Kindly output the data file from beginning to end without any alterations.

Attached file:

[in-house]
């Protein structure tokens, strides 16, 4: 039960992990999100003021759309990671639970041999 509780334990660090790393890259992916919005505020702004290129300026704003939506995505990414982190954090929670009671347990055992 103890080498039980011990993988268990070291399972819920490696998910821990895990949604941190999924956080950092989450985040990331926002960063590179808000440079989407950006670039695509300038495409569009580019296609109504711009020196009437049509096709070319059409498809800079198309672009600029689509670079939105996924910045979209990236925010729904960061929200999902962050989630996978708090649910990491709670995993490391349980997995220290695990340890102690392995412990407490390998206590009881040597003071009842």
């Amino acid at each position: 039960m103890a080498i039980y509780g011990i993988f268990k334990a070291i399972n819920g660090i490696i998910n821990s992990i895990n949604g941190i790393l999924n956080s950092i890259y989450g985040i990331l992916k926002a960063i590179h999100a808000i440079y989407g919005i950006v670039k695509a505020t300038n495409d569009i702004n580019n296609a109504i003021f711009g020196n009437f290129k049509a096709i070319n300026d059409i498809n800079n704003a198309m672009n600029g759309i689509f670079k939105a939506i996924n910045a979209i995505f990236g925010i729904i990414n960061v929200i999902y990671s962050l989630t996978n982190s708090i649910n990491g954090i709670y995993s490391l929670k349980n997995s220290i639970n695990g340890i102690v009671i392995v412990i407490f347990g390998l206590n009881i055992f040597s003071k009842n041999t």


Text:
[in-house]
């Protein structure tokens, strides 16, 4: 039960992990999100003021759309990671639970041999 509780334990660090790393890259992916919005505020702004290129300026704003939506995505990414982190954090929670009671347990055992 103890080498039980011990993988268990070291399972819920490696998910821990895990949604941190999924956080950092989450985040990331926002960063590179808000440079989407950006670039695509300038495409569009580019296609109504711009020196009437049509096709070319059409498809800079198309672009600029689509670079939105996924910045979209990236925010729904960061929200999902962050989630996978708090649910990491709670995993490391349980997995220290695990340890102690392995412990407490390998206590009881040597003071009842």
């Amino acid at each position: 039960m103890a080498i039980y509780g011990i993988f268990k334990a070291i399972n819920g660090i490696i998910n821990s992990i895990n949604g941190i790393l999924n956080s950092i890259y989450g985040i990331l992916k926002a960063i590179h999100a808000i440079y989407g919005i950006v670039k695509a505020t300038n495409d569009i702004n580019n296609a109504i003021f711009g020196n009437f290129k049509a096709i070319n300026d059409i498809n800079n704003a198309m672009n600029g759309i689509f670079k939105a939506i996924n910045a979209i995505f990236g925010i729904i990414n960061v929200i999902y990671s962050l989630t996978n982190s708090i649910n990491g954090i709670y995993s490391l929670k349980n997995s220290i639970n695990g340890i102690v009671i392995v412990i407490f347990g390998l206590n009881i055992f040597s003071k009842n041999t």